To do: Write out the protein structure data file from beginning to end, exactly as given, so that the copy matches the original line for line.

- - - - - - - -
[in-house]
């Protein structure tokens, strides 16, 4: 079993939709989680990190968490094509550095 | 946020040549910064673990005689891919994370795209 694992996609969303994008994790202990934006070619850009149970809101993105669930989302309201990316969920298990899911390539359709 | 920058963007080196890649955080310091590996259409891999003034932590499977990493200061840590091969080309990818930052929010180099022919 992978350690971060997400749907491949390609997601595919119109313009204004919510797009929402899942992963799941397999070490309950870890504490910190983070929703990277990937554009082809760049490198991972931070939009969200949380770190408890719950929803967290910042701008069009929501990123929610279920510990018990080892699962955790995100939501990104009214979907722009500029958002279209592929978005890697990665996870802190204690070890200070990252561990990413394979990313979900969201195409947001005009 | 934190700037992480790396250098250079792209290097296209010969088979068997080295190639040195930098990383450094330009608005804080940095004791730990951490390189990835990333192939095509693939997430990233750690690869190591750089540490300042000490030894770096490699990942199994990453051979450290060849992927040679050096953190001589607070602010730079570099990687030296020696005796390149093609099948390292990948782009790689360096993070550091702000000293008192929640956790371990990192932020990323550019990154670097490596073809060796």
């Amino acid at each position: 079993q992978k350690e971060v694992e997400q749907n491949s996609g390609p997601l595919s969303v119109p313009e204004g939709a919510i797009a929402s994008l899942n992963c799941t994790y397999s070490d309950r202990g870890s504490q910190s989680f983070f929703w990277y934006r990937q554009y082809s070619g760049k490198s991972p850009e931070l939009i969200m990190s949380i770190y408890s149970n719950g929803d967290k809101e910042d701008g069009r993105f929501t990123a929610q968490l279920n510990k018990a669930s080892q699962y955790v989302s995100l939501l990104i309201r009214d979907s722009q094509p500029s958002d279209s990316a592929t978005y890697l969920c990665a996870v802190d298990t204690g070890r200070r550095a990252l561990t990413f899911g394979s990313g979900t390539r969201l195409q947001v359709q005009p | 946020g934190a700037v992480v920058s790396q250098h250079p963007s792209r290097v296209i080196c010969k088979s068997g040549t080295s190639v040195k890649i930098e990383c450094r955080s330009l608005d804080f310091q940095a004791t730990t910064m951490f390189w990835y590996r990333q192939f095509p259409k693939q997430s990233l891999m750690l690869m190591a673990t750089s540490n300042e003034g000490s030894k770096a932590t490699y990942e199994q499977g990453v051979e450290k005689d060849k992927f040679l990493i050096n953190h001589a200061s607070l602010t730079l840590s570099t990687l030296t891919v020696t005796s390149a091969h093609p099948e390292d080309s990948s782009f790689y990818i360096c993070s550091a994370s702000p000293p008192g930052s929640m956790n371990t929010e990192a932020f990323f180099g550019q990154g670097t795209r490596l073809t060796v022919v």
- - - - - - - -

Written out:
[in-house]
């Protein structure tokens, strides 16, 4: 079993939709989680990190968490094509550095 | 946020040549910064673990005689891919994370795209 694992996609969303994008994790202990934006070619850009149970809101993105669930989302309201990316969920298990899911390539359709 | 920058963007080196890649955080310091590996259409891999003034932590499977990493200061840590091969080309990818930052929010180099022919 992978350690971060997400749907491949390609997601595919119109313009204004919510797009929402899942992963799941397999070490309950870890504490910190983070929703990277990937554009082809760049490198991972931070939009969200949380770190408890719950929803967290910042701008069009929501990123929610279920510990018990080892699962955790995100939501990104009214979907722009500029958002279209592929978005890697990665996870802190204690070890200070990252561990990413394979990313979900969201195409947001005009 | 934190700037992480790396250098250079792209290097296209010969088979068997080295190639040195930098990383450094330009608005804080940095004791730990951490390189990835990333192939095509693939997430990233750690690869190591750089540490300042000490030894770096490699990942199994990453051979450290060849992927040679050096953190001589607070602010730079570099990687030296020696005796390149093609099948390292990948782009790689360096993070550091702000000293008192929640956790371990990192932020990323550019990154670097490596073809060796």
């Amino acid at each position: 079993q992978k350690e971060v694992e997400q749907n491949s996609g390609p997601l595919s969303v119109p313009e204004g939709a919510i797009a929402s994008l899942n992963c799941t994790y397999s070490d309950r202990g870890s504490q910190s989680f983070f929703w990277y934006r990937q554009y082809s070619g760049k490198s991972p850009e931070l939009i969200m990190s949380i770190y408890s149970n719950g929803d967290k809101e910042d701008g069009r993105f929501t990123a929610q968490l279920n510990k018990a669930s080892q699962y955790v989302s995100l939501l990104i309201r009214d979907s722009q094509p500029s958002d279209s990316a592929t978005y890697l969920c990665a996870v802190d298990t204690g070890r200070r550095a990252l561990t990413f899911g394979s990313g979900t390539r969201l195409q947001v359709q005009p | 946020g934190a700037v992480v920058s790396q250098h250079p963007s792209r290097v296209i080196c010969k088979s068997g040549t080295s190639v040195k890649i930098e990383c450094r955080s330009l608005d804080f310091q940095a004791t730990t910064m951490f390189w990835y590996r990333q192939f095509p259409k693939q997430s990233l891999m750690l690869m190591a673990t750089s540490n300042e003034g000490s030894k770096a932590t490699y990942e199994q499977g990453v051979e450290k005689d060849k992927f040679l990493i050096n953190h001589a200061s607070l602010t730079l840590s570099t990687l030296t891919v020696t005796s390149a091969h093609p099948e390292d080309s990948s782009f790689y990818i360096c993070s550091a994370s702000p000293p008192g930052s929640m956790n371990t929010e990192a932020f990323f180099g550019q990154g670097t795209r490596l073809t060796v022919v």